Plastic treaty talks conclude in Ottawa with little progress

The fourth round of talks was expected to deliver a timeline whereby primary plastic production was to halt but this did not pan out

May 02, 2024 02:22 am | Updated 06:59 am IST - NEW DELHI

Activist Dianne Peterson places a sign on an art installation outside a United Nations conference on plastics, April 23, 2024, in Ottawa, Ontario. File photo

Activist Dianne Peterson places a sign on an art installation outside a United Nations conference on plastics, April 23, 2024, in Ottawa, Ontario. File photo | Photo Credit: AP

Activist and environmentalist groups have termed the Global Plastics Treaty negotiations that concluded in Ottawa, Canada, on Tuesday as “disappointing”. Nearly 192 member countries deliberated for nearly a week to iron out a legally binding agreement to “end plastic pollution”. This was the fourth round of talks since countries resolved in 2022 to eliminate plastics and formed an Intergovernmental Negotiating Committee (INC), which consisted of government representatives tasked with drawing up a timeline for countries to not only eliminate plastic use but also halt production.

However the close connection between plastics and the oil economies of prominent countries, the vast manufacturing businesses that revolve around making and supplying different grades of plastics, the near ubiquity of the polymer’s use in a variety of applications and the paucity of affordable, equivalent alternatives constitute the biggest roadblocks to its elimination. Because plastics do not easily degrade organically, they pollute marine and terrestrial ecosystems and have been long characterised as among the toughest environmental contaminants.

Explained | What is the global treaty on plastic pollution?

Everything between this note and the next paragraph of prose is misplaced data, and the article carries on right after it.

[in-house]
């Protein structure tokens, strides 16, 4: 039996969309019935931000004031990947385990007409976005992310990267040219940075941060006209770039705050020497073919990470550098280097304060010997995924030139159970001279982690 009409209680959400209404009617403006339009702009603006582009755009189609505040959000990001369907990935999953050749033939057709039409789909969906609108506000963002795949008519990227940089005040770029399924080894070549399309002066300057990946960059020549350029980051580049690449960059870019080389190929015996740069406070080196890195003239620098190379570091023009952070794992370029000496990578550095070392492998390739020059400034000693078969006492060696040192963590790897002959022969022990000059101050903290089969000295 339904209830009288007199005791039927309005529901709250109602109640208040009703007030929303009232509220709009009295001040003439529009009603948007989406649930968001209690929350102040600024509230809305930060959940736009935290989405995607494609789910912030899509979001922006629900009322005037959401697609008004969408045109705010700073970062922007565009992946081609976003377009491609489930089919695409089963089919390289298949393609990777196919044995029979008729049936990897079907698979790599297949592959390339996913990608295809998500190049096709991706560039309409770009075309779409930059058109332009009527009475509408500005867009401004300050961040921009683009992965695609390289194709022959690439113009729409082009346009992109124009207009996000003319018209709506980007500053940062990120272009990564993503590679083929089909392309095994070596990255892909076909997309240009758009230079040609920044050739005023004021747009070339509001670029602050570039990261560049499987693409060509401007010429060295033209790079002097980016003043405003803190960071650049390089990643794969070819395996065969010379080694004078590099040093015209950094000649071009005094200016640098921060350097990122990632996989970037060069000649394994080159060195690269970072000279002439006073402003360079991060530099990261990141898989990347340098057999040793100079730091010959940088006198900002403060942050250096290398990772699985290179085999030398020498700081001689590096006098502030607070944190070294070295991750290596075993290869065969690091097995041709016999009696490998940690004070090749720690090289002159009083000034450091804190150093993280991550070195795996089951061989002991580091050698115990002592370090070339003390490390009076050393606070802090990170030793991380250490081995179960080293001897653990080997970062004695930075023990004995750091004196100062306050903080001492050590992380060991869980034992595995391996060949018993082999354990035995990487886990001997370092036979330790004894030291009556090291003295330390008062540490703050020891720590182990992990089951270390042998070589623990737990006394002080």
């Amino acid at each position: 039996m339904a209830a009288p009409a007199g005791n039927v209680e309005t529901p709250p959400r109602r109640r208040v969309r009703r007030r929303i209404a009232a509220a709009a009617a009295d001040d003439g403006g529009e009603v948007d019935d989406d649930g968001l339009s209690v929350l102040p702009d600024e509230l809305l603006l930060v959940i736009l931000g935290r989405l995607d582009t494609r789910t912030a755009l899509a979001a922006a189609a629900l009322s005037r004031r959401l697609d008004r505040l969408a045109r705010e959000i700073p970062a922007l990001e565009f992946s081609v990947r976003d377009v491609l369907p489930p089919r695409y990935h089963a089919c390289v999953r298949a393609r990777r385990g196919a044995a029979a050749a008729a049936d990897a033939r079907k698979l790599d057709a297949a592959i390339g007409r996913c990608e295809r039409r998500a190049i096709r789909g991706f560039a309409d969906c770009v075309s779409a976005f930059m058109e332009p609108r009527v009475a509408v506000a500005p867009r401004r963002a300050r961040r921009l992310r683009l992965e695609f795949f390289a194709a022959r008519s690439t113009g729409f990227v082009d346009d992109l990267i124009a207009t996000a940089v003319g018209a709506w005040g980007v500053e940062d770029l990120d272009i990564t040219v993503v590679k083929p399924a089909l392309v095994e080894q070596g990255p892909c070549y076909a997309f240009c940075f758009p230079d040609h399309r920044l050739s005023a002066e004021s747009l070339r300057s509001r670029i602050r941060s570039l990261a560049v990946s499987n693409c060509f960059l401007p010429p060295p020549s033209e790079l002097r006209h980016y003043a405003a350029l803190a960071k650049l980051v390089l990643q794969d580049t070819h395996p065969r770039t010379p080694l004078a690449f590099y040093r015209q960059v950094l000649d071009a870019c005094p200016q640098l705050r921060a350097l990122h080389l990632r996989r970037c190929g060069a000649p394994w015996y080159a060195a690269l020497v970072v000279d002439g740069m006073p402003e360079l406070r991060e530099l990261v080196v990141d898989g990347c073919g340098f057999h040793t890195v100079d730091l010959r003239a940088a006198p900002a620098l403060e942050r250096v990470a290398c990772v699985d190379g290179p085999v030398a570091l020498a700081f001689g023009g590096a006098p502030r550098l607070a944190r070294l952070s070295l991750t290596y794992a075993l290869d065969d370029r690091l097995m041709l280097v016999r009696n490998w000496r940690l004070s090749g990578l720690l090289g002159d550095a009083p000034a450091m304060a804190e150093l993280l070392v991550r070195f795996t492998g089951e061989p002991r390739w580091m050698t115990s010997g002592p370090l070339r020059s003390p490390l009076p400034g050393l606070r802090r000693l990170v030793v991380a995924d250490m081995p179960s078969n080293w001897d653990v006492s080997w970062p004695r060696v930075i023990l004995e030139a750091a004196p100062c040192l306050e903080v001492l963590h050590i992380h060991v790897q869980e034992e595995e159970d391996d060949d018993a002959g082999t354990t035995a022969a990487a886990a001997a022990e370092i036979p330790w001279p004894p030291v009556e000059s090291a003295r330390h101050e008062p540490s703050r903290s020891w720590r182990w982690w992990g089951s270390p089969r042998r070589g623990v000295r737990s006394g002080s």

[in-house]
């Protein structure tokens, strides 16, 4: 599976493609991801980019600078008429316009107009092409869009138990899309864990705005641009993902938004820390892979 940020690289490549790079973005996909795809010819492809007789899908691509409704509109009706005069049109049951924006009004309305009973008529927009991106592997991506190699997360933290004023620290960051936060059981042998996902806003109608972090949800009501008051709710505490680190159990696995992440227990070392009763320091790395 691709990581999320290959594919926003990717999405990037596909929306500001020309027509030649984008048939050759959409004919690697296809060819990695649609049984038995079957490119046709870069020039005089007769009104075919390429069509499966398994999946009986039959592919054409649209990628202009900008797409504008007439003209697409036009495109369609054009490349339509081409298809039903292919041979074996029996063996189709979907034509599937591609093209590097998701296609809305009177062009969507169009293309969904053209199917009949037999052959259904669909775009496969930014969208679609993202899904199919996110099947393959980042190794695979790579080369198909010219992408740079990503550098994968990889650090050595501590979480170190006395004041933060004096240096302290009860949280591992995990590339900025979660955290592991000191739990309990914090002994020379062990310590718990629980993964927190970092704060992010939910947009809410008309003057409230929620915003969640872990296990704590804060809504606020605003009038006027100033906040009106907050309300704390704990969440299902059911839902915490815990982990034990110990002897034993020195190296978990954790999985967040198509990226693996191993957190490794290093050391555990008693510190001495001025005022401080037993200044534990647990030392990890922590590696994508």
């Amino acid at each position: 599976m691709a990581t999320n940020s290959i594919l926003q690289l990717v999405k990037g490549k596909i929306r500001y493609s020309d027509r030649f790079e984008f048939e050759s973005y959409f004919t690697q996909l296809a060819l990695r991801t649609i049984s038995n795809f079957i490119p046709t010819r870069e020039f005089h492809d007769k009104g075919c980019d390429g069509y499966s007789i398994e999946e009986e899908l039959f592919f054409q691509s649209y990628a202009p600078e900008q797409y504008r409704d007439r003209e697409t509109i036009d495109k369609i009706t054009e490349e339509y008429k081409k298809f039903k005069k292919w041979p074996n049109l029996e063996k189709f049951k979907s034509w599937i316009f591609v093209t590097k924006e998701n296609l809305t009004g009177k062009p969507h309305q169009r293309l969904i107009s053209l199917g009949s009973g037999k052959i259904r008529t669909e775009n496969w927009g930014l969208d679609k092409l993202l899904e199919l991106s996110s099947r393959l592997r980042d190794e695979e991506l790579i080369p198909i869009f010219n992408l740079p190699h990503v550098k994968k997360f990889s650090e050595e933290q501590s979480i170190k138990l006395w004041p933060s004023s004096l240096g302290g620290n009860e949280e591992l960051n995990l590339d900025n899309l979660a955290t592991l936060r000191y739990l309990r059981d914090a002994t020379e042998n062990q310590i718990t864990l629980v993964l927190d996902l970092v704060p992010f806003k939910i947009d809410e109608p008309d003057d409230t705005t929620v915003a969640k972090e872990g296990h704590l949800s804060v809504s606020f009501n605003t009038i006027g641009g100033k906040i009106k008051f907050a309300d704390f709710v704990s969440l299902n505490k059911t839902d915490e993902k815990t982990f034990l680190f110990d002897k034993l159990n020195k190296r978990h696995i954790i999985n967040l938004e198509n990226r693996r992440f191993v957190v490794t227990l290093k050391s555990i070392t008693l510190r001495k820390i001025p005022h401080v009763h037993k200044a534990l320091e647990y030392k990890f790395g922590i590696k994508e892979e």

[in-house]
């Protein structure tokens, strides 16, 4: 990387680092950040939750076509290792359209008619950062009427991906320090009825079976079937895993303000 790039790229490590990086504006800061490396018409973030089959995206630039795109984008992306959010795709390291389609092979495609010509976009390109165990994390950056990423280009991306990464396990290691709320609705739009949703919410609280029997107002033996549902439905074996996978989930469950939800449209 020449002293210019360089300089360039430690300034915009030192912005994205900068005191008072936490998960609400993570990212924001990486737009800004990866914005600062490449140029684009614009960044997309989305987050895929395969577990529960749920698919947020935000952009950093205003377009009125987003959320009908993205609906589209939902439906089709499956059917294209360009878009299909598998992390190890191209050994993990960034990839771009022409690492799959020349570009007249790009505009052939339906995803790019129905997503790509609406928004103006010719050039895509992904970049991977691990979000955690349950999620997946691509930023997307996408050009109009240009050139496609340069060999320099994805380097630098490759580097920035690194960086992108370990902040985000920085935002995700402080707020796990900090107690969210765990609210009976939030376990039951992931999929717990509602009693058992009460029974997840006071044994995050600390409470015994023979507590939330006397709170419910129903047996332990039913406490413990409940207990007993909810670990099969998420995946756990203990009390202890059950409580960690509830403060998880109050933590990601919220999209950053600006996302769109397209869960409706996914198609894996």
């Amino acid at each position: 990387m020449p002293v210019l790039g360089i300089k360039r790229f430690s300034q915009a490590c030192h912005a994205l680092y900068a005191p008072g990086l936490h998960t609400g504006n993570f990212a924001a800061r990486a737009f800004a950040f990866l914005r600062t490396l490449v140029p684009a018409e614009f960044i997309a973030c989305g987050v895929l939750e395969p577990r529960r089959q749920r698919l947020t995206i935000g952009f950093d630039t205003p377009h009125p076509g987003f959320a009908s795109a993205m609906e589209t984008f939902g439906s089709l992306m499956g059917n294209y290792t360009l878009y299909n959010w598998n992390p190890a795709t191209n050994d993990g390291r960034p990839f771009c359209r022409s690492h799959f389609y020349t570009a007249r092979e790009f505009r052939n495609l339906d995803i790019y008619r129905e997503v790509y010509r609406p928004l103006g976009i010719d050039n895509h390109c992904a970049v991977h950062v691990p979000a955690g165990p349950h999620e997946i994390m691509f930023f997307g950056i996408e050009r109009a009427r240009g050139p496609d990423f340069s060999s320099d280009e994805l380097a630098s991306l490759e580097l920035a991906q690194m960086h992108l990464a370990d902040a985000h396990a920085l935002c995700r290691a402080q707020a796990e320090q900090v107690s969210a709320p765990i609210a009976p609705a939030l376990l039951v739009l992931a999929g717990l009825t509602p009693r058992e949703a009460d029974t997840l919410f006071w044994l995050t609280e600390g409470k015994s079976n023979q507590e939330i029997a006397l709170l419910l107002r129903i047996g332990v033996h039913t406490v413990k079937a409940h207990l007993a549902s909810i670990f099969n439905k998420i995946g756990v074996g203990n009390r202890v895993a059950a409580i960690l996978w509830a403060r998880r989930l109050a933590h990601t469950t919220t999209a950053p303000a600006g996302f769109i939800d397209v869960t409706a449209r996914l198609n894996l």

“The INC has once again failed to ask the most fundamental question to the success of the future treaty: how do we tackle the unsustainable production of plastics?” said Jacob Kean-Hammerson, Environmental Investigation Agency, United Kingdom, who was present at the talks.

The fourth round of talks was expected to deliver a timeline whereby primary plastic production was to halt. This didn’t happen, though countries agreed to move forward with and come up with more detailed assessments of emissions, production, product design, waste management, problematic and avoidable plastics, financing, and a just transition.

“We came to Ottawa to advance the text and with the hope that members would agree on the inter-sessional work required to make even greater progress ahead of INC-5. We leave Ottawa having achieved both goals and a clear path to landing an ambitious deal in Busan ahead of us,” said Inger Andersen, Executive Director of the UN Environment Programme (UNEP). “The work, however, is far from over. The plastic pollution crisis continues to engulf the world and we have just a few months left before the end of year deadline agreed upon in 2022,” she noted.

What do countries and companies want in global plastic treaty talks? | Explained

Inter-sessional work is expert meetings that take place between the official INC sessions and expected to catalyse agreement on key issues. The next meeting, expected to be the final one , is scheduled for November 2024 in Busan, South Korea.

“India opposed restrictions on producing so called primary plastic polymers or virgin plastics, arguing that production reductions exceed the scope of UNEA [United Nations Environment Assembly] resolutions. While acknowledging the chemicals used in plastic manufacturing, India highlighted that some are already subject to prohibition or regulation under different conventions. The Indian delegates urged that decisions regarding chemicals be grounded in a transparent and inclusive process informed by scientific evidence,” said an analysis by Siddharth Ghanshyam Singh, of the Centre for Science and Environment, who was present at the talks.

In 2022, India brought into effect the Plastic Waste Management Amendment Rules (2021) that banned 19 categories of “single-use” plastics. These are defined as disposable goods that are made with plastic but are generally use-and-throw after a single use and include, plastic cups, spoons, earbuds, decorative thermocol, wrapping or packaging film that is used to cover sweet-boxes and cigarette packs and plastic cutlery. It however doesn’t include plastic bottles — even those less than 200 ml — and multi-layered packaging boxes (like in milk cartons). Moreover, even the ban on single-use plastic items is not uniformly enforced nationally, with several outlets continuing to retail these goods.

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